Black Lives Matter rally in Marble Falls over the weekend draws hundreds

Black Lives Matter rally in Marble Falls

Marble Falls Police Chief Mark Whitacre (right) marches with demonstrators during the Marble Falls Black Lives Matter Peaceful Protest on June 13. The police department and organizers worked together on the event. Photo by Stennis Shotts

As the Marble Falls Black Lives Matter Peaceful Protest drew to a close, organizers said it exceeded their expectations.

“Originally, we thought it would be like us and some of our friends holding up some signs and chanting,” said Bryce Laake, who organized the June 13 event with Shyann Brown and Mauri Harris. “And now seeing nearly the whole community come together and join and march with us — the police, the mayor, the EMS, the firefighters, every single person that supports us — seeing them out here just changed our perspective about how much they actually care for this cause and how much we do stand together.”

The rally took place in Johnson Park and drew an estimated 500 people. 

“I think it turned out wonderful,” Brown added. “I was glad people were able to come together and stand up with us and be a unit for this cause and to show we do matter and care. And they hear us.”

During nine minutes of silence marking the time a Minneapolis police officer kept his knee on the neck of George Floyd, killing him, Marble Falls Black Lives Matter Peaceful Protest participants placed flowers on a cross. The June 13 demonstration in Johnson Park drew an estimated 500 people. Staff photo by Daniel Clifton

The young adults organized the event after attending other protests in the Austin area following the May 25 death of George Floyd in police custody. A movement against racism quickly took hold around the world.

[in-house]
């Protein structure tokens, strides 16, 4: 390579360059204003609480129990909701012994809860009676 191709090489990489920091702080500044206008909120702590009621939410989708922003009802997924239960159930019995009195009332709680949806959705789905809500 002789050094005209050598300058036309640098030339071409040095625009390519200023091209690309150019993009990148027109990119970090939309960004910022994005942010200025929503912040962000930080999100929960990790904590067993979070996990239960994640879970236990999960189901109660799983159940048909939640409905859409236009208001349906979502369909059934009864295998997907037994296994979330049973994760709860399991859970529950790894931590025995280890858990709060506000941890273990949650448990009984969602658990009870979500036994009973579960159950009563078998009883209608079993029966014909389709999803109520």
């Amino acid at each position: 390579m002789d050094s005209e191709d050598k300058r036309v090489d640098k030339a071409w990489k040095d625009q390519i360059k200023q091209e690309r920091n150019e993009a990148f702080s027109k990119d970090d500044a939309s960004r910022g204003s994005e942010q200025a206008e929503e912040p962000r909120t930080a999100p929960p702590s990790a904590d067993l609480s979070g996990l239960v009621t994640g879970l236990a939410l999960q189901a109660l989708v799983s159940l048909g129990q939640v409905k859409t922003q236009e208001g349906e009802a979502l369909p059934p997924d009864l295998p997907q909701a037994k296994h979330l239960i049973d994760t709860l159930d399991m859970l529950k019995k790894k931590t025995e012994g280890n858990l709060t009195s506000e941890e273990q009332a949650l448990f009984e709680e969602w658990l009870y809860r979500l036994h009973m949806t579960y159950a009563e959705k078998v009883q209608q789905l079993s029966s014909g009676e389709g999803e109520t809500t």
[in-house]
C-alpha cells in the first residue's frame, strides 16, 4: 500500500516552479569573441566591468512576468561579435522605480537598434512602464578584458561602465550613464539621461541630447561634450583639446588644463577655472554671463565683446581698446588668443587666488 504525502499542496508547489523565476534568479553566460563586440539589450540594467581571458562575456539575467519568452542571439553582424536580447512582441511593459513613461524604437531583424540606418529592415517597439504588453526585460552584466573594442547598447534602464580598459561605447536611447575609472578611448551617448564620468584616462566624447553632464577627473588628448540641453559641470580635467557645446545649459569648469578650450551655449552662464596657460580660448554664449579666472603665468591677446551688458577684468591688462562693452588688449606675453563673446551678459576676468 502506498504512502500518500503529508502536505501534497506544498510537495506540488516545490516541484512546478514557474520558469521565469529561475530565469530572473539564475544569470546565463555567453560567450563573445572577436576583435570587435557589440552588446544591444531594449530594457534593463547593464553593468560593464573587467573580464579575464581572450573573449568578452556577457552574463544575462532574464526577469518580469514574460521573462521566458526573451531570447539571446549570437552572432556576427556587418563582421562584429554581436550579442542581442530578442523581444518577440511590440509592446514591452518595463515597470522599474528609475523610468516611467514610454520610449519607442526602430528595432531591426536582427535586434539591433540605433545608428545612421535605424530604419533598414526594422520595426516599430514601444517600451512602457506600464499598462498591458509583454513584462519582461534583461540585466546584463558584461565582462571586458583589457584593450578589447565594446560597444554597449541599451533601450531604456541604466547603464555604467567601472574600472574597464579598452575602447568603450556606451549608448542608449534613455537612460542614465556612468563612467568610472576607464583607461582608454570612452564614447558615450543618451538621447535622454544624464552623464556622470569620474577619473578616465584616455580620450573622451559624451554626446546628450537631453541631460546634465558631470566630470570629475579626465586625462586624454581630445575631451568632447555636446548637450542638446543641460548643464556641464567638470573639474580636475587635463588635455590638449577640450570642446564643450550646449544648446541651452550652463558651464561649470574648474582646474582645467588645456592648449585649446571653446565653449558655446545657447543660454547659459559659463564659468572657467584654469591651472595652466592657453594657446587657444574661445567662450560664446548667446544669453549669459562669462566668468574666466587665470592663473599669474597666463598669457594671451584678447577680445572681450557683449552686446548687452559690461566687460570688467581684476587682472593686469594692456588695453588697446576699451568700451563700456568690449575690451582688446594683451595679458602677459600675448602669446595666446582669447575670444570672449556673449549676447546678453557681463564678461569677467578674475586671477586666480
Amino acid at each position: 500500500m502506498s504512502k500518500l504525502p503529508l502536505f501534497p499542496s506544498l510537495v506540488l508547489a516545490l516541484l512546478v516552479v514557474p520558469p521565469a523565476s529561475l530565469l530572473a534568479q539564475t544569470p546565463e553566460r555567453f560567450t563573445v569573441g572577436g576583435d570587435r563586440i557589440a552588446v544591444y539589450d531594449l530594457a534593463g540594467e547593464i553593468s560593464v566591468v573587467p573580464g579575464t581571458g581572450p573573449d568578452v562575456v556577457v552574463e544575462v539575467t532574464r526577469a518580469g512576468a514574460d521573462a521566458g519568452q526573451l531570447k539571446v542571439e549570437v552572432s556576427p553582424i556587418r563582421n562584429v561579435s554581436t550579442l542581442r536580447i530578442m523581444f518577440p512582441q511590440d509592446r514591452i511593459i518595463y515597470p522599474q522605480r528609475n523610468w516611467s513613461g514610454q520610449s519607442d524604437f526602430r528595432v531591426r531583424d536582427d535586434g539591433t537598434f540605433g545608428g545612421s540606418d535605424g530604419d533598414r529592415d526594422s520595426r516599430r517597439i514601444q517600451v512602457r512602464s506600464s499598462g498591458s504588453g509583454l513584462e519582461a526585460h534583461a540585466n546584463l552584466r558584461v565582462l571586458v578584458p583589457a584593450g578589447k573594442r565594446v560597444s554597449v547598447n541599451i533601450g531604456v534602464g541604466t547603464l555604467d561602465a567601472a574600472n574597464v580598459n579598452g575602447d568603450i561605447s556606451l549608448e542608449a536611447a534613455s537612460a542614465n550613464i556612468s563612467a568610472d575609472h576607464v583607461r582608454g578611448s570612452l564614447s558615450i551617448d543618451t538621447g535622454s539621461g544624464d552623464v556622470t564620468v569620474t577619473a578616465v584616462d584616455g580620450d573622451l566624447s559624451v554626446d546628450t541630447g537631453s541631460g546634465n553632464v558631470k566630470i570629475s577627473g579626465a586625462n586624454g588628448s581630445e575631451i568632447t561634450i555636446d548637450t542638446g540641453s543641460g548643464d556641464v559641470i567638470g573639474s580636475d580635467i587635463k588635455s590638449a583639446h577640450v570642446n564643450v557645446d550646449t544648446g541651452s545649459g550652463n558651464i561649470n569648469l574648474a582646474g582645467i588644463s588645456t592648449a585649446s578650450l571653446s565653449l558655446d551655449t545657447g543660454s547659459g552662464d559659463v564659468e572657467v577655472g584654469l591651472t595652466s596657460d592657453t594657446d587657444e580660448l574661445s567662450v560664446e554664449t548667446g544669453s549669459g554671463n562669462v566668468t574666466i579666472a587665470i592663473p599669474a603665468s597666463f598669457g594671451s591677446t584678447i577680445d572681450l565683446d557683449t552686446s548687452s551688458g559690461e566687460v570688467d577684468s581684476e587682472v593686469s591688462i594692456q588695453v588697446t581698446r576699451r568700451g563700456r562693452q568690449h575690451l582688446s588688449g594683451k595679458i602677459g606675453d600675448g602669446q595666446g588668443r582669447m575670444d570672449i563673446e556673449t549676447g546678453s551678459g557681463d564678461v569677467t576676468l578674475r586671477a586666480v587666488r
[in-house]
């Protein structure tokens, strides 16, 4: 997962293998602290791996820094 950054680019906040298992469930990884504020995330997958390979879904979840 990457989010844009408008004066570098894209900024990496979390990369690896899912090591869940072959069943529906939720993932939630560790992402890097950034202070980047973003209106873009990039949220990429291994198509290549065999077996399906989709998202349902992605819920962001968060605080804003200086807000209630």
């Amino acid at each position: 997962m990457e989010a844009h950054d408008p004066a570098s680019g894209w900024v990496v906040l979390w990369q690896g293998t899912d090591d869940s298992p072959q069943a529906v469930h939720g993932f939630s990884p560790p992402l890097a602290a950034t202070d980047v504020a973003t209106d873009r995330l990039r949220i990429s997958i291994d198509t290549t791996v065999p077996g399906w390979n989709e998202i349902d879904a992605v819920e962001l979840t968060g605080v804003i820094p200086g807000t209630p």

Harris hopes people continue to stand with her and others.

“I live the black experience, and people probably won’t understand it if they’re not black, but people can be compassionate with you and hear you,” she said. “I’m not asking you to understand everything and put yourself in my shoes, but that would also be nice if you could, so you could really understand me.”

The protest featured a number of speakers, including clergy and community leaders. Several of the speakers shared personal accounts of dealing with racism. Bessie Jackson talked about how, after coming to Marble Falls from Dallas in 1980, she would schedule in-person job interviews only to be told the position had been “filled” once she arrived and employers saw the color of her skin. 

Calvin Richard, a resident and business owner, told of how he and a friend were pulled over in Louisiana as teens. The officer ordered them out of the vehicle and slammed them against the car. Then, the officer asked who had the license, which Richard did. The officer took the license, looked at it, handed it back to Richard, and returned to his patrol vehicle.

No apology, Richard noted.

The Rev. George Perry offers a prayer at the close of the Marble Falls Black Lives Matter Peaceful Protest in Johnson Park. Perry urged people to get off the sidelines when it comes to racism and actively work to end it. Staff photo by Daniel Clifton

The peaceful protest included a Unity March from the park down Main Street in Marble Falls and back. There was also 9 minutes of silence as people placed flowers on a wooden cross. The silence corresponded with the amount of time a Minneapolis police officer had his knee on the neck of George Floyd, leading to his death.

Several of the speakers urged people to take what they heard, felt, and learned on Saturday and turn it into actionable steps, including having real, even tough, conversations.

“I want you to see me. I want to see you. We talk. We go through those tough conversations so we can work on this thing together,” Richard said during his talk. “Have this tough conversation so we can have this unity. Yes, it is uncomfortable, but it’s not divisive to come and speak about what we’re speaking out. It’s unification.”

It’s something the Rev. Shane Wegner of Elevate Church pledged to do. He told the crowd he has had some of those conversations with family and others. Wegner added that people must commit to not letting this movement fade over time.

Organizer Shyann Brown agreed.

“I would like to see people continue the conversation going,” she said. “Don’t allow this to be a one-time thing. In any way, if you can change the minds of people to do that.” 

Leave a Reply

Your email address will not be published. Required fields are marked *